either you send your bike for carb service or you can drain your carb bowl to see if your fuel delivery problems go away first.

(i do not recommend taking apart the carb because you will need replacement o-rings if the rings are worn out; or worst you do not know how to put things back!)


draining the carb bowl will remove at least drain some debris that might be stuck in the bowl and blocking any jet needles/pins, including rust or solidified fuel additives. please find out what is a carb bowl before doing this!


0. close petcock! - very important.

1. this is the right side of the carb. the arrow pointing to the screw is the carb drain screw.

2. prepare a clean container at the bottom. there will be some dangling pipes at the bottom of bike or leading down from the carb.

3. loosen screw gently - petrol will drain from dangling tube once you open the drain screw. area around screw will get wet. this is normal.

5. inspect contents in container. discard petrol responsibly. reposition container.

6. open petcock for 5 seconds - petrol will drain out again! then close petcock!

7. inspect container again. discard.

8. gently tighten the screw (do not use force! carb made of aluminium so will break easily!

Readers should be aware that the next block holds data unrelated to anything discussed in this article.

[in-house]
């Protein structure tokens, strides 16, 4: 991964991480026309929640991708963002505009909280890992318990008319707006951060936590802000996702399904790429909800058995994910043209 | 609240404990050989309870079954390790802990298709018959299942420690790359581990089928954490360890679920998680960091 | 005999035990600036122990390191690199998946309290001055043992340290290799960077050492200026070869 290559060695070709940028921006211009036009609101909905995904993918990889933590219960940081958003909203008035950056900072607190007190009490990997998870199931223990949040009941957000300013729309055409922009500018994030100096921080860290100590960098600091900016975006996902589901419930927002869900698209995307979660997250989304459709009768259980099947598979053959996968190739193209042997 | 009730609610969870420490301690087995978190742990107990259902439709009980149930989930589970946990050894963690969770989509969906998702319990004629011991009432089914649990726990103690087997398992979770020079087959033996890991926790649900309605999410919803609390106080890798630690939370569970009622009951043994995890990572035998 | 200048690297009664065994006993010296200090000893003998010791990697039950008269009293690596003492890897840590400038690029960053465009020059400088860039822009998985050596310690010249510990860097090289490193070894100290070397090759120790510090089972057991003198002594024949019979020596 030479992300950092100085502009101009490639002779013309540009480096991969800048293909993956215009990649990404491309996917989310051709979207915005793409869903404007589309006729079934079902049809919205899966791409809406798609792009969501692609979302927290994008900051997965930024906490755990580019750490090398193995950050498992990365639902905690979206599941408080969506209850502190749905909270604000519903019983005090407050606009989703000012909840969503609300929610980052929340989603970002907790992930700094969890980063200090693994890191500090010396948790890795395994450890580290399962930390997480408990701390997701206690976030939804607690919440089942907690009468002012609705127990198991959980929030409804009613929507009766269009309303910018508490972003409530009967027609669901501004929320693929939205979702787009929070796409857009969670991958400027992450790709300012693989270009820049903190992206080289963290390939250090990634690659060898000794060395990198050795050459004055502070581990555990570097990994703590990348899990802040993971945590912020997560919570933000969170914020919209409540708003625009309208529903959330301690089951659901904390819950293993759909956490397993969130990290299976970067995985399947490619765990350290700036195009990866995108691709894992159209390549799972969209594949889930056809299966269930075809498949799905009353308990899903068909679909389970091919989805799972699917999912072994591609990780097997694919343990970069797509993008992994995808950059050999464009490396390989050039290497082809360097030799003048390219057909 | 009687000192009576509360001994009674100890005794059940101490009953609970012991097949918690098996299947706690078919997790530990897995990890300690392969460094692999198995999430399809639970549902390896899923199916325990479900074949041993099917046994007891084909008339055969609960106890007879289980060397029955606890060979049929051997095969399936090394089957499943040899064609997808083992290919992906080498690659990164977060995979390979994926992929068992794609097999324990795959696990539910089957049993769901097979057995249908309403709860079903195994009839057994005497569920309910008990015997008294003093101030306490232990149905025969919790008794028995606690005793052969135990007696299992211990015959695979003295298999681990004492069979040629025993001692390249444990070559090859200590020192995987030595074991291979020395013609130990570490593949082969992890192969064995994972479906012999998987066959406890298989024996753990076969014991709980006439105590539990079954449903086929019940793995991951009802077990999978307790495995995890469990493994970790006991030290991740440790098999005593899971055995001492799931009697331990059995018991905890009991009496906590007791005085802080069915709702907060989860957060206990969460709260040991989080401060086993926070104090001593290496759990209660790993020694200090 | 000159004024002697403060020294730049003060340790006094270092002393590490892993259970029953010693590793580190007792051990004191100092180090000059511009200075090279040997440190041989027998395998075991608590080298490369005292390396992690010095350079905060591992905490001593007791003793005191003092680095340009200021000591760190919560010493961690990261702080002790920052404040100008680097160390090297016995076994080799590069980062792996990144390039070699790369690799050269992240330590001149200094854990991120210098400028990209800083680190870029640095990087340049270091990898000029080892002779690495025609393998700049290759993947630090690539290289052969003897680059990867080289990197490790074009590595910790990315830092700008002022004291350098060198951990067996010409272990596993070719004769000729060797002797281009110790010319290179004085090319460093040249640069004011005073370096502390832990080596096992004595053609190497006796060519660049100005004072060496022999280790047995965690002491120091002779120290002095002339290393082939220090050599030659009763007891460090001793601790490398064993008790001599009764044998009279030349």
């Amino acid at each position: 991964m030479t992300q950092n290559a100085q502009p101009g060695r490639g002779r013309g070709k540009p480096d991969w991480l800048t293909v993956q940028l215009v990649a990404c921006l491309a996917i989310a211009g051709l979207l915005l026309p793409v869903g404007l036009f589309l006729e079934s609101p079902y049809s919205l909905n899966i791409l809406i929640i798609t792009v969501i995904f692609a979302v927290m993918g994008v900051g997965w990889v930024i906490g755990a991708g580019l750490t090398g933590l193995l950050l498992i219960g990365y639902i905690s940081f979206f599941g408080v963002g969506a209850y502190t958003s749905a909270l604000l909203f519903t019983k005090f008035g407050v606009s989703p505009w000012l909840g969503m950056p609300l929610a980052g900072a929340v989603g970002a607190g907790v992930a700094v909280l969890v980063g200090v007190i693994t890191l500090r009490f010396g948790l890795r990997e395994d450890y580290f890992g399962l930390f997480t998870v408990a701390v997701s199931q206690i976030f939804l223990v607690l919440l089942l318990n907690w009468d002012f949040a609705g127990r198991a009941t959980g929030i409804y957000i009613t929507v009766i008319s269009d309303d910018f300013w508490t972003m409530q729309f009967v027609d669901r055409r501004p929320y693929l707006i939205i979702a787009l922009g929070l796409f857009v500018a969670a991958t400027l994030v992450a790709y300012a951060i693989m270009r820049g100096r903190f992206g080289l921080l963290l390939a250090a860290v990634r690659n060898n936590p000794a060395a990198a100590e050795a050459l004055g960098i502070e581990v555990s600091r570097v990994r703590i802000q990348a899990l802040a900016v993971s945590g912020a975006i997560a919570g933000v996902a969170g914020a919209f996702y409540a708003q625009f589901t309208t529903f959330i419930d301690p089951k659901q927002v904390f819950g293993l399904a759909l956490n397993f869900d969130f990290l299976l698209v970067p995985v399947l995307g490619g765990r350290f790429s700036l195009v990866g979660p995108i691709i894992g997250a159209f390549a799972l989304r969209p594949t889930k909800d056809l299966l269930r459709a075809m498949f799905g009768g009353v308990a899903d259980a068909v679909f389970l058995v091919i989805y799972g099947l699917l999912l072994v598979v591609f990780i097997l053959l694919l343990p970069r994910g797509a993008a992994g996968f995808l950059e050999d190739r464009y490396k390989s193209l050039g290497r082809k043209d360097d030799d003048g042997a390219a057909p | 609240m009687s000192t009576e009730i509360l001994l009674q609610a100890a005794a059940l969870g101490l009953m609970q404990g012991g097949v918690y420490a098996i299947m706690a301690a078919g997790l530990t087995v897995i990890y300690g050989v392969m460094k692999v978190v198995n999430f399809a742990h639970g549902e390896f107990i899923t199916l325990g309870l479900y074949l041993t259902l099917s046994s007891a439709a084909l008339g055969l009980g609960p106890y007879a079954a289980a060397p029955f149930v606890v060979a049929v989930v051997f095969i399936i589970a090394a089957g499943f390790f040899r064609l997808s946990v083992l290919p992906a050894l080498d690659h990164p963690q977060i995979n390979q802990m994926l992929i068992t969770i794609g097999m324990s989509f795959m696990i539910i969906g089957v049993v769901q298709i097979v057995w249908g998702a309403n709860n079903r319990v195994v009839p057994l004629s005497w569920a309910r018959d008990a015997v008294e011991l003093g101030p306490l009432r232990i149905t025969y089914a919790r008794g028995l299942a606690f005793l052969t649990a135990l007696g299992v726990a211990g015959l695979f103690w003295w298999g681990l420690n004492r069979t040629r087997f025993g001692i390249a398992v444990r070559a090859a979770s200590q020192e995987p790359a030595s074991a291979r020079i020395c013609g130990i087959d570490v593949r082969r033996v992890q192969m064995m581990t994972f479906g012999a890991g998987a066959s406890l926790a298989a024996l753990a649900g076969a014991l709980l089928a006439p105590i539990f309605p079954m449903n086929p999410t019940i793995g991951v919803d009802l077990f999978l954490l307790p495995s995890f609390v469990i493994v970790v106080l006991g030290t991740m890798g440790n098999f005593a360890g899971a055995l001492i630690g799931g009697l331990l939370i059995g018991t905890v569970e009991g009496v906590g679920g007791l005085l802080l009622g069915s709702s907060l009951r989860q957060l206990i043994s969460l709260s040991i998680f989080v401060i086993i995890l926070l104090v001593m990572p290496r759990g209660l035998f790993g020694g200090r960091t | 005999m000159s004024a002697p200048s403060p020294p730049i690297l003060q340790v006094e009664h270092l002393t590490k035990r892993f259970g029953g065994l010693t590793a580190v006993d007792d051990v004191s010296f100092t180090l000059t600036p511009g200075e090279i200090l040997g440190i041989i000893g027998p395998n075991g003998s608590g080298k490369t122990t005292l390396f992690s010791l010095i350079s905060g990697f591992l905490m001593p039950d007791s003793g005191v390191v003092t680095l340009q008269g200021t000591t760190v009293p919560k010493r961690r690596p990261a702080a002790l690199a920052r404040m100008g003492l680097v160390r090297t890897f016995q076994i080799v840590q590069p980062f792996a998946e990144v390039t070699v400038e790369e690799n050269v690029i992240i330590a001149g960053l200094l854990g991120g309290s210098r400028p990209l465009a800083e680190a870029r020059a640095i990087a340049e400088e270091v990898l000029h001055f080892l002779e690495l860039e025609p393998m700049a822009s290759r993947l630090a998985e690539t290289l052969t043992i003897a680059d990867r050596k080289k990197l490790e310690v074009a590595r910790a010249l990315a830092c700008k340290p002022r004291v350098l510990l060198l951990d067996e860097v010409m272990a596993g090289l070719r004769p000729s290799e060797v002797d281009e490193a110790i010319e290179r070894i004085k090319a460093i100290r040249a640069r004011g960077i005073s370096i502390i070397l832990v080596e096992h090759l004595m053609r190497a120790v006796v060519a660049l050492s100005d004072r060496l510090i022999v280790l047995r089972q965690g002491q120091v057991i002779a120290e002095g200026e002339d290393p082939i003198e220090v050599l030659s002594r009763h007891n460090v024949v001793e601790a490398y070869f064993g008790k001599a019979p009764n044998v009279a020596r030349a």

9. check that the tubes are not leaking petrol anymore. ensure it drain screw is closed. if you dont, petrol will leak out from the bowl instead of going to cylinder... and drain out your entire petrol tank!





2b-checking EO properly.


this is add on information to nuttybing's post: pls check your EO level properly!

most places in singapore the ground is not flat and level. this will cause u to read the eo levels wrongly and overfill the eo!

(or underfill).



1. when checking eo - keep bike upright! straighten steering handle.

2. check the eo on both sides of the stick - if ground is not level u will see EO on one side and not the other. (or one higher one lower).

3. insert the eo in 2 different positions as show in the image below - this will ensure that you are reading the correct eo level - check both sides as per norm:




2c - checking clutch free play

clutch free play affects how easily you change gear.

too little freeplay also affects how you easily you change your gear to neutral - this happens when your freeplay is too little and


the clutch plates only disengages only that much.


1. upright bike. make steering handle horizontal so that the slack in the clutch cable should be normal.

2. check freeplay of clutch lever. the clutch biting point starts where you start to feel tension in the cable after slightly pulling in.

3. i use my knuckle to measure free play usually - maybe index finger tip to knuckle. - see image - around 1 inch

4. adjust accordingly the clutch lever freeplay by loosening the lock nut hidden inside the rubber boot.

5. tighten and check lock nut is secured after adjustment!

6. start engine and check clutch biting point again. also - check ease of changing to neutral.

you might have to move the bike forward or backward to change to neutral more easily but it should be consistant.



operate a vehicle in a way that you benefit other road users pls - and meanwhile, stop whining! be responsible and be safe.

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3. additional grounding.

why do additional grounding:

1. there is no grounding cable running throughout the bike - the chasis/frame is the ground or return path for all electrics.